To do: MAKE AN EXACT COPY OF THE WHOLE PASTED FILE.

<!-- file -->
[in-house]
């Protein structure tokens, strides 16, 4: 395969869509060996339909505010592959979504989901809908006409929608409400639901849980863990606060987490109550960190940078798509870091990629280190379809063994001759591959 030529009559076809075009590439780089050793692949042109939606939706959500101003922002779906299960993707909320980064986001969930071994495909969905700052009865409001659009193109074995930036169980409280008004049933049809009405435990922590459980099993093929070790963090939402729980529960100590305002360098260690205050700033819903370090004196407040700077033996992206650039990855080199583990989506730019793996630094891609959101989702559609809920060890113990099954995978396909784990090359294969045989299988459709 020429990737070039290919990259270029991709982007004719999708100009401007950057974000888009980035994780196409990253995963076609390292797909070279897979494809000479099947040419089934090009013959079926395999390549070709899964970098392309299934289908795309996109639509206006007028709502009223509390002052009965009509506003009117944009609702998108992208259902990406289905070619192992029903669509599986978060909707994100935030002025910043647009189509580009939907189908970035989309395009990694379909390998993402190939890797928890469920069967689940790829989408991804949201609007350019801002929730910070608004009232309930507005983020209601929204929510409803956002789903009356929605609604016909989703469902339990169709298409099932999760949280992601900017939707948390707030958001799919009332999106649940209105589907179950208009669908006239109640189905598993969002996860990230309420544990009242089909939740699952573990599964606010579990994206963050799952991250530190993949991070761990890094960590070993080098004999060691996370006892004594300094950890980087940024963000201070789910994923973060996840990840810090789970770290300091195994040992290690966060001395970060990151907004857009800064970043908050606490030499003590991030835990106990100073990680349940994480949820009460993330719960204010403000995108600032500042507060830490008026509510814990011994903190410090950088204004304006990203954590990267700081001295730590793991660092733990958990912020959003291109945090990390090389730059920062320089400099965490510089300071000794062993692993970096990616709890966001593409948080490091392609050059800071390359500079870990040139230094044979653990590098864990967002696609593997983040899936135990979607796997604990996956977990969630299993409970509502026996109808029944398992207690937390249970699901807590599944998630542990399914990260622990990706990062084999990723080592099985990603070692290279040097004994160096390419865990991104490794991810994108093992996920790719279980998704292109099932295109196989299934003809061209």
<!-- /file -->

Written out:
[in-house]
């Protein structure tokens, strides 16, 4: 395969869509060996339909505010592959979504989901809908006409929608409400639901849980863990606060987490109550960190940078798509870091990629280190379809063994001759591959 030529009559076809075009590439780089050793692949042109939606939706959500101003922002779906299960993707909320980064986001969930071994495909969905700052009865409001659009193109074995930036169980409280008004049933049809009405435990922590459980099993093929070790963090939402729980529960100590305002360098260690205050700033819903370090004196407040700077033996992206650039990855080199583990989506730019793996630094891609959101989702559609809920060890113990099954995978396909784990090359294969045989299988459709 020429990737070039290919990259270029991709982007004719999708100009401007950057974000888009980035994780196409990253995963076609390292797909070279897979494809000479099947040419089934090009013959079926395999390549070709899964970098392309299934289908795309996109639509206006007028709502009223509390002052009965009509506003009117944009609702998108992208259902990406289905070619192992029903669509599986978060909707994100935030002025910043647009189509580009939907189908970035989309395009990694379909390998993402190939890797928890469920069967689940790829989408991804949201609007350019801002929730910070608004009232309930507005983020209601929204929510409803956002789903009356929605609604016909989703469902339990169709298409099932999760949280992601900017939707948390707030958001799919009332999106649940209105589907179950208009669908006239109640189905598993969002996860990230309420544990009242089909939740699952573990599964606010579990994206963050799952991250530190993949991070761990890094960590070993080098004999060691996370006892004594300094950890980087940024963000201070789910994923973060996840990840810090789970770290300091195994040992290690966060001395970060990151907004857009800064970043908050606490030499003590991030835990106990100073990680349940994480949820009460993330719960204010403000995108600032500042507060830490008026509510814990011994903190410090950088204004304006990203954590990267700081001295730590793991660092733990958990912020959003291109945090990390090389730059920062320089400099965490510089300071000794062993692993970096990616709890966001593409948080490091392609050059800071390359500079870990040139230094044979653990590098864990967002696609593997983040899936135990979607796997604990996956977990969630299993409970509502026996109808029944398992207690937390249970699901807590599944998630542990399914990260622990990706990062084999990723080592099985990603070692290279040097004994160096390419865990991104490794991810994108093992996920790719279980998704292109099932295109196989299934003809061209």